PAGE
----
How to Protect Your Unborn Baby From Flu and Whooping Cough

Improving maternal vaccination rates saves lives.

The third trimester. She counts down the days until her little one arrives. At her 32-week prenatal appointment, the Obgyn throws her a curveball. The doctor recommends the Tdap vaccine and a flu shot. Pregnancy places her at high risk, and the vaccines will pass protective immunity to her baby. But her family and Facebook Mom’s group adamantly oppose vaccination.

What should she do?

Every year, Influenza and Pertussis (Whooping cough) cause significant harm to pregnant women and their babies. The CDC recommends all pregnant women receive an annual flu shot and a pertussis vaccine (Tdap) during each pregnancy. Vaccinating pregnant women with the influenza vaccine and Tdap protects moms and their babies.

Both influenza and Tdap vaccines reduce the risk to pregnant women protect babies who are too young to get vaccinated. These vaccines transfer antibodies through the placenta from the mom to baby proving protection until they are old enough to receive their own vaccinations.

The CDC analyzed eight years of surveillance data (2010–2018) to determine influenza and pertussis’s impact on pregnant women and their babies. The MMWR Burden and Prevention of Influenza and Pertussis Among Pregnant Women and Infants evaluated 2097 pregnant women and infants in an internet survey published in October 2019.

The survey outlines the significant danger of influenza and pertussis and tracks the vaccination rates of both vaccine-preventable diseases. Only half of the pregnant women receive one of the vaccines, and only one-third of pregnant women receive both vaccines.

Improving these vaccination rates saves lives.

Impact of season flu on pregnant women

Influenza is a common seasonal respiratory viral infection. The virus spreads via respiratory droplets from person-to-person. Droplets spread through coughing, sneezing, and breathing. Particles get on our clothes and hands. We then pass the virus through handshakes, hugging, kissing, and other close human contacts.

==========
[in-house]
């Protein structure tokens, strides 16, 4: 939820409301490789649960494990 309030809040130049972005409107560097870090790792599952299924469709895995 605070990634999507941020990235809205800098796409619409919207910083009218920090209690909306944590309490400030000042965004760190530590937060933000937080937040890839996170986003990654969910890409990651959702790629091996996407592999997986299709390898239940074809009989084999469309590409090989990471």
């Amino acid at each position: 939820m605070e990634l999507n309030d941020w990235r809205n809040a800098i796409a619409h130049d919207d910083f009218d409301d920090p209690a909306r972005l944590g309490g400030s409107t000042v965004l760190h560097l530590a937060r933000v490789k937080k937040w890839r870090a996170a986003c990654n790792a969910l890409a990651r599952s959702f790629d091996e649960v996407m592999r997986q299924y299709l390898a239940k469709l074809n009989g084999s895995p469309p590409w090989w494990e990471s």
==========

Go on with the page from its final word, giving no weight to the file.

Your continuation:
1. Pregnant women account for one-third of reported influenza-associated hospitalizations each year.
  2. Only 53.7% of pregnant women received a flu shot.
  3. Influenza vaccination rates improved to 65.7% when the patients’ healthcare provider offered the office vaccine.

Impact of seasonal flu on infants

Influenza is also dangerous for babies. The MMWR data demonstrated infants less than six months old who have influenza are hospitalized more often and have the highest risk of death. One hundred infants under the age of six months died from a laboratory-confirmed influenza-associated illness.

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Pertussis, also known as whooping cough, is a highly contagious respiratory infection caused by Bordetella pertussis bacteria. All of us can get sick from pertussis, but babies who are too young to get vaccinated are most at risk.

  1. 69% of pertussis deaths occurred in infants less than two months old.
  2. 3,928 pertussis-related hospitalizations were in infants less than two months old.
  3. One third (9,199 cases) occurred among infants aged <2 months.
  4. 7,731 infants were hospitalized for pertussis.
  5. 3,928 (50.8%) were among infants aged <2 months
  6. Only 54.9% of women received a Tdap vaccine during pregnancy.
  7. Tdap vaccination rates for Tdap improved to 70.5 % when a healthcare provider offered the vaccines in the office.

Why don’t people get the flu and Tdap vaccines?

This report showed that only half of pregnant women received an influenza or Tdap vaccine. Despite the CDC recommendations to protect themselves and their infants, only 34.8% of women received both vaccinations.

  1. Not knowing that vaccination is needed during each pregnancy (Tdap; 37.9%)
  2. Safety concerns for the infant (influenza =15.9%; Tdap = 17.1%).
  1. Women who had less than a college education
  2. Unmarried women
  3. Women who lived below the poverty line
  4. Women living in the South
  5. Women with public insurance or without health insurance
  6. Women who did not receive a vaccine offer from their health provider in the office
  7. Influenza vaccination coverage was lower among nonworking women
  8. Tdap coverage was lower among working women.

Why do Tdap and Flu vaccines matter?

The MMWR Burden and Prevention of Influenza and Pertussis Among Pregnant Women and Infants report uses eight years of surveillance data to illustrate the impact on influenza and pertussis.

Improving our maternal vaccination rates can prevent hospitalizations and save lives.

Thank you to BeingWell for publishing this article on Medium.  Article originally published on Medika Life.

Thanks to Robert Turner.

Blog Author: Dr. Jeff Livingston 

Main Blog Photo By: yaoinlove Istock by Getty